“...The church is big and influential enough to be a significant part of the solution to the current crisis.”
This was the recent banner headline for the recruitment webpage for a ‘sister’ Christian organisation.
I do have a problem with this.
The language still conveys a less-than-fully honest confidence in a “fix-it” ‘solution’, rather than a creative approach to an enduring and already ongoing crisis.
Relying on this sort of strapline, we won’t be transforming ourselves as the church into what we need to be for the damaged world, because we’ll just be buying into doing things the old imperial way.
It’s in our weakness, our differentiation from “might is right” that our strength, and our prophetic ability to speak truth to power, will lie.
We don’t defeat empire by being empire, because empire is seductively expert at co-opting.
(As an example in passing: if you ever get invited to a Royal Garden Party, see how republican you feel by the end of it! Wow, what graciousness, what wonderful tiny sandwiches....)
And yes, when we, as churches, do engage with the mighty industries which already plan to continue selling us extinction and climate catastrophe, we need to do so with the spiritual and moral authority we have as churches, rather than as pathetically insignificant shareholders.
And we need to be honest about our own hypocrisy and imperfection: we fly, drive, drop plastic, and all the rest of it. The distance of repentance we ourselves have to travel should not be allowed to silence us. Because if we waited to put our own house completely in order, there would be no voice to speak that truth.
That we, as “people of unclean lips”, can nonetheless engage with people of unclean lips, is hopeful and wonderful.
Whilst hope, and its sustaining, is a vital part of our work as churches and as Eco-Congregation Scotland, misleading ourselves and others about the magnitude of what we face, is not.
Not, as in distant memory, the ‘Band of Hope’ but the The Brand of Hope we’re after is a deep and durable one. We are a passionate, - and yes, joyful - movement, because realism sets us free to the profoundly defiant power of joy.
(I’ve already had a piece I worked hard on for a church ‘pulled’ for being ‘gloomy’, but this blog is a place for free reflection. For being realistic, not ‘gloomy’. And if the blessing of “dark humour” is part of it, then bring it on!)
We are perhaps the first age of humanity which has swallowed, hook, line, and sinker, the assurance of Satan to Jesus that ‘angels will bear you up, lest you strike your foot against a stone’. We have already jumped off the parapet, and wonder what’s keeping those angels.
I’m not ruling out the odd branch sticking out of the cliff on the way down, though.
We are a culture cherishing a wholesale denial of cause and effect, grounded not even in a twisted, naive faith in God, but in the blinkering tyranny of unlimited greed and growth.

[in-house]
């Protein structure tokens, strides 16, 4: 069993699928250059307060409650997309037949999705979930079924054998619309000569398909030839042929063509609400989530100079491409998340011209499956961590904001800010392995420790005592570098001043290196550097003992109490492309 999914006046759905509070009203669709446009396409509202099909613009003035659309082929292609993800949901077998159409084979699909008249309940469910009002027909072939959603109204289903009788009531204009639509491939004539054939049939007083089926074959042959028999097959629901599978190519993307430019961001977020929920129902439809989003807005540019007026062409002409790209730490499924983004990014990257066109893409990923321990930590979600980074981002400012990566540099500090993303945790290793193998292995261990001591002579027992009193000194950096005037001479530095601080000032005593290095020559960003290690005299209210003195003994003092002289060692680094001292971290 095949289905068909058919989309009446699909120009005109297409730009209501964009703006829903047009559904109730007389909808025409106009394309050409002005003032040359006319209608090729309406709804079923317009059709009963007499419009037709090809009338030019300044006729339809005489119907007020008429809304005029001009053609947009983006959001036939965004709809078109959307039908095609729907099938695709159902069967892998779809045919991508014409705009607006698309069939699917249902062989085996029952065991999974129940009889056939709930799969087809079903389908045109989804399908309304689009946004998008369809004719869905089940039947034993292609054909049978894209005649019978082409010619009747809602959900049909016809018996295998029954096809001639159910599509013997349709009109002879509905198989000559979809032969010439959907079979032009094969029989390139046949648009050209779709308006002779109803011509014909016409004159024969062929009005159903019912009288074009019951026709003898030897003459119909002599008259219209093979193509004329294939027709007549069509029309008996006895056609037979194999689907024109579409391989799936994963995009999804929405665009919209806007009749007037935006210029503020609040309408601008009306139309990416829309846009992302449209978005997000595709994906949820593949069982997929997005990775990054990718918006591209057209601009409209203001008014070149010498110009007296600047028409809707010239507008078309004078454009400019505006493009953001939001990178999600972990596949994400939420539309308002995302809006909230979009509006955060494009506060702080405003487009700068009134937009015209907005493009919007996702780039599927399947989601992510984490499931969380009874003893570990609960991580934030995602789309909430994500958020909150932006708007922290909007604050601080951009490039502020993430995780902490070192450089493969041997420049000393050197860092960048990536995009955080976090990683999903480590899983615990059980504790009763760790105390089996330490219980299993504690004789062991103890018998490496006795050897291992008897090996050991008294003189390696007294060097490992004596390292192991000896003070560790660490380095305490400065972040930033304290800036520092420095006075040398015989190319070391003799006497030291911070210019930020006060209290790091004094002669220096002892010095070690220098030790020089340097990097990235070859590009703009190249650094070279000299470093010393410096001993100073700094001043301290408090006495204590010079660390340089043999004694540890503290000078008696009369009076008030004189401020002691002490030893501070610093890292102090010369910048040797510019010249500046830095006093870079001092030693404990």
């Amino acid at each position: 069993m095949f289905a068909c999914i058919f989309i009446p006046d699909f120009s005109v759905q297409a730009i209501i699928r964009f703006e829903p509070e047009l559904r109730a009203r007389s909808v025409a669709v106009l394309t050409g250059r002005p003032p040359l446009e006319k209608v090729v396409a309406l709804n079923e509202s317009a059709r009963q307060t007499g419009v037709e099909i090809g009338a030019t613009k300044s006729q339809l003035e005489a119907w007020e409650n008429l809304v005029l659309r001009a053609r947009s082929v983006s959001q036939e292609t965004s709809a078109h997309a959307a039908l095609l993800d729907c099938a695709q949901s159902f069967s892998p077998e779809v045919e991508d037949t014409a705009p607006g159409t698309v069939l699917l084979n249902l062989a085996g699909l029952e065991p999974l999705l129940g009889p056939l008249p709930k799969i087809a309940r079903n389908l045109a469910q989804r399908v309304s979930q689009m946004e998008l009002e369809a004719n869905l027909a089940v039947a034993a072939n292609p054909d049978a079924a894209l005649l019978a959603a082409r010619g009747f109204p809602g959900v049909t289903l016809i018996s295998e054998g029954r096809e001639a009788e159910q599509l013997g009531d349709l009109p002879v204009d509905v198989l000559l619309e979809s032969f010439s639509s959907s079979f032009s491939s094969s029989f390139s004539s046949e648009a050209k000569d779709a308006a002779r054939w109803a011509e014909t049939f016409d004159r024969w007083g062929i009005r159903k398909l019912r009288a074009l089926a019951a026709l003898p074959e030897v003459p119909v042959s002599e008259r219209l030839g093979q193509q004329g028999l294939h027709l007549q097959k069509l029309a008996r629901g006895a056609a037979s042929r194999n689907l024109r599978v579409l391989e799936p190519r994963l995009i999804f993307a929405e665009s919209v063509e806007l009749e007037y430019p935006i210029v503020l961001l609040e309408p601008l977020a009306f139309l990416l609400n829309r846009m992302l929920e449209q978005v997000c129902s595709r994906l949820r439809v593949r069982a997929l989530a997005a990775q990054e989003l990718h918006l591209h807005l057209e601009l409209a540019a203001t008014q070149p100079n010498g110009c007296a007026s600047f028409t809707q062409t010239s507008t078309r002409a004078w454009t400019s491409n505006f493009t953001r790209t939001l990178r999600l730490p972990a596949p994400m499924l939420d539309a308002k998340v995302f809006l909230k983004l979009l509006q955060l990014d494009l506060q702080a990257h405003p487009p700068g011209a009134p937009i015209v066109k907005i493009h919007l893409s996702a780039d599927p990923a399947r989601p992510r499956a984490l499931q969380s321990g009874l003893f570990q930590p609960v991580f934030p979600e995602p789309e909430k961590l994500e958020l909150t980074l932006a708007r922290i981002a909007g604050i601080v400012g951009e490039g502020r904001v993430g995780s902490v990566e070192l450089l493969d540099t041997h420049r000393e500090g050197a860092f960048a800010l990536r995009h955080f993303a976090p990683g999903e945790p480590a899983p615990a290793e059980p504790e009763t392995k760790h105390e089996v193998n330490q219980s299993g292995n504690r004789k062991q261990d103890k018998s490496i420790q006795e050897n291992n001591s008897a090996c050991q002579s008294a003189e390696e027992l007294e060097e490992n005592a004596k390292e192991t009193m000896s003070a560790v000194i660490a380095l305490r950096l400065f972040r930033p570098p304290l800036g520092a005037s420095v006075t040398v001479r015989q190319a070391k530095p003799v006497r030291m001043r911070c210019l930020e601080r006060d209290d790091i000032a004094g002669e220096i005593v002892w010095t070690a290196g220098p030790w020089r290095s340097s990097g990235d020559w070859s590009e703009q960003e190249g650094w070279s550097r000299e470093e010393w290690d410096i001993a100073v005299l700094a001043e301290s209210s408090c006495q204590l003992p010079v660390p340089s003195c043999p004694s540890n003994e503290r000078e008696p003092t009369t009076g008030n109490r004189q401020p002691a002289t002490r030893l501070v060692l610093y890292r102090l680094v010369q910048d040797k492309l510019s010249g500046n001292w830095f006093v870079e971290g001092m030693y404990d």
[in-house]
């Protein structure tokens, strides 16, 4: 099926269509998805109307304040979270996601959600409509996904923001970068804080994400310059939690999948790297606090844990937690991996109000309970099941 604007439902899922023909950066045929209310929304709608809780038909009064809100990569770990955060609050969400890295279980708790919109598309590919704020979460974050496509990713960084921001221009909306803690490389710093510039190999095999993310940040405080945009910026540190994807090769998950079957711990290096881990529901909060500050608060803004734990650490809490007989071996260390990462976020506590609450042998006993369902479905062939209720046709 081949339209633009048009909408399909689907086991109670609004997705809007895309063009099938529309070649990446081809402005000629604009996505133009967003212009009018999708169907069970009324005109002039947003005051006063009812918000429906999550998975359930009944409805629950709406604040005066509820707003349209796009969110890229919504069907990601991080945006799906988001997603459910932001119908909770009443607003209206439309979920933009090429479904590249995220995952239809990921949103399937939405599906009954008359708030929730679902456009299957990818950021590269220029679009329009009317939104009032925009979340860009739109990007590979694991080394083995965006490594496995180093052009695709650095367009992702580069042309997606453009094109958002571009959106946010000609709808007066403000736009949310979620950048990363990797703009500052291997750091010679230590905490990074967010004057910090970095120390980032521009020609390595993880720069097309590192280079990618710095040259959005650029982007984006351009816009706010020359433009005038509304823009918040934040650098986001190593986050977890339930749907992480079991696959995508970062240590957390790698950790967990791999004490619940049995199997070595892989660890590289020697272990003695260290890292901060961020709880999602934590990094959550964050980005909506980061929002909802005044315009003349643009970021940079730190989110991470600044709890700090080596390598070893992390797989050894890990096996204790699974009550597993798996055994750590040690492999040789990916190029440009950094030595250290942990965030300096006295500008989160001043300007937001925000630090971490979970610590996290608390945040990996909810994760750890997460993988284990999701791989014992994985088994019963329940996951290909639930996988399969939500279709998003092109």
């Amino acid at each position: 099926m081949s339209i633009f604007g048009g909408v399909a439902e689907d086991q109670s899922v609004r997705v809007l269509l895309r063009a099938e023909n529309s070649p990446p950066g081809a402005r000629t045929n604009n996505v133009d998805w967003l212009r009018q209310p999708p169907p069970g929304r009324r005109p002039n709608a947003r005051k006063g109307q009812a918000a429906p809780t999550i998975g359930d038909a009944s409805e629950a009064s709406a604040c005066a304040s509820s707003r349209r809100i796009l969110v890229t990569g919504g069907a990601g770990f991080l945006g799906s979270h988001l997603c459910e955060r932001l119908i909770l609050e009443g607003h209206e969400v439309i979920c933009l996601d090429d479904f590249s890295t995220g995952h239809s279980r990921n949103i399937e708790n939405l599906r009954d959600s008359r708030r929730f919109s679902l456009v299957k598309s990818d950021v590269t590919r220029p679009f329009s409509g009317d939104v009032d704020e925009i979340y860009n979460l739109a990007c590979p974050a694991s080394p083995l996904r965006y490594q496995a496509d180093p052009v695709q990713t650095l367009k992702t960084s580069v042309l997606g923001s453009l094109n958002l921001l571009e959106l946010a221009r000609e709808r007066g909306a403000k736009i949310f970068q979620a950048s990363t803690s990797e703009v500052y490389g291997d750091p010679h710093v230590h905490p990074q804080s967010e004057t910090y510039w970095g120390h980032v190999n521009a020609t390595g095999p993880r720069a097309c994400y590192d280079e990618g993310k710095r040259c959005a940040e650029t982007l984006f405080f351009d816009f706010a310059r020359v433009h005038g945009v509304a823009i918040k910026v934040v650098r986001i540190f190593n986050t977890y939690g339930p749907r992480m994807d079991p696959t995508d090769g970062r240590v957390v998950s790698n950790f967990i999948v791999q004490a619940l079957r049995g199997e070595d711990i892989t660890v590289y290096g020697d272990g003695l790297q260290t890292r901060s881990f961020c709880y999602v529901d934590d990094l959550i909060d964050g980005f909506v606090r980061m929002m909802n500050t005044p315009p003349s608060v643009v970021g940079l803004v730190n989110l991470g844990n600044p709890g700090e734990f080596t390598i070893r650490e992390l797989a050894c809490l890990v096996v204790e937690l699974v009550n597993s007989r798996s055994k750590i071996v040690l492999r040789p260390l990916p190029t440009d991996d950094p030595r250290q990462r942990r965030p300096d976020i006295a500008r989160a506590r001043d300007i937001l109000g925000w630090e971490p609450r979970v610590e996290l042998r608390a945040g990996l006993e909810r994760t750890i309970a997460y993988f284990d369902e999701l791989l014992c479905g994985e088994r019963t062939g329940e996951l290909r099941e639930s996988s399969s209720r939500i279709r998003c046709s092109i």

I’ve already noted the ‘greenwashing’ of the job-title of the UK “Minister of State for Energy and Clean Growth”.
For it’s the idolatry of growth, and the enforced lie that business as usual can continue with a bit of ‘green’ tinkering, that continues to break the “laws that never shall be broken”.(cf Psalm 148). If we’re attentive followers of Christ, then we do not pretend Sky and Earth will not pass away.
The promise to Noah was that if rising waters destroy, it’s not God’s doing. Again, naive and decontextualised reliance on that sort of promise, is putting God to the test.
Our species (and perhaps the asset managers of some Christian organisations) have presumed to disagree with the God who in conversation with Job, cited the invincible strength of Creation in the Leviathan and Behemoth: and something obscene and blasphemously out of balance has resulted, where other species die out, not in God’s good time of ‘seedtime and harvest’, but wholesale.
(Of course, since we’re not creatures like the other creatures, we might be sad, but we’ll be safe - or will we?)
It’s the most perverse reading - if they bothered to read - of Jesus in Matthew 6: 34
’Do not worry about tomorrow’....
because it disregards the “- κακία -“ (genteel translation) “troubles” or perhaps, given the way language often works, the ‘crap’ (speculative translation) we’re up to our eyes in today. If you don’t deal with today, there won’t be a tomorrow.
Whether we’re also living out the gullibility of Adam and Eve, that ‘you will be like God’ needs more reflection.
I looked at the selection of medieval gravestones in St Andrews Cathedral recently: pretty well all of them had some variation on the words “memento mori” “remember that you will die”.
That’s not gloomy, but part of what we need to know to live well.
To know that everything we know does have an ending, which would be fine.
How would we behave if we were more conscious that this “day” could be our last?
Some, perhaps, would react with despair, some with hope and compassion. Which itself transforms every situation.
We seek a Life Appropriate to the Age, and the church, not the empire, that God call us to be, for God’s glory and the good of Christ’s beautiful, crucified, creation. In joyful faith, we seek the Way, because the solution is not yet in sight.
Hallelujah anyway. Amen.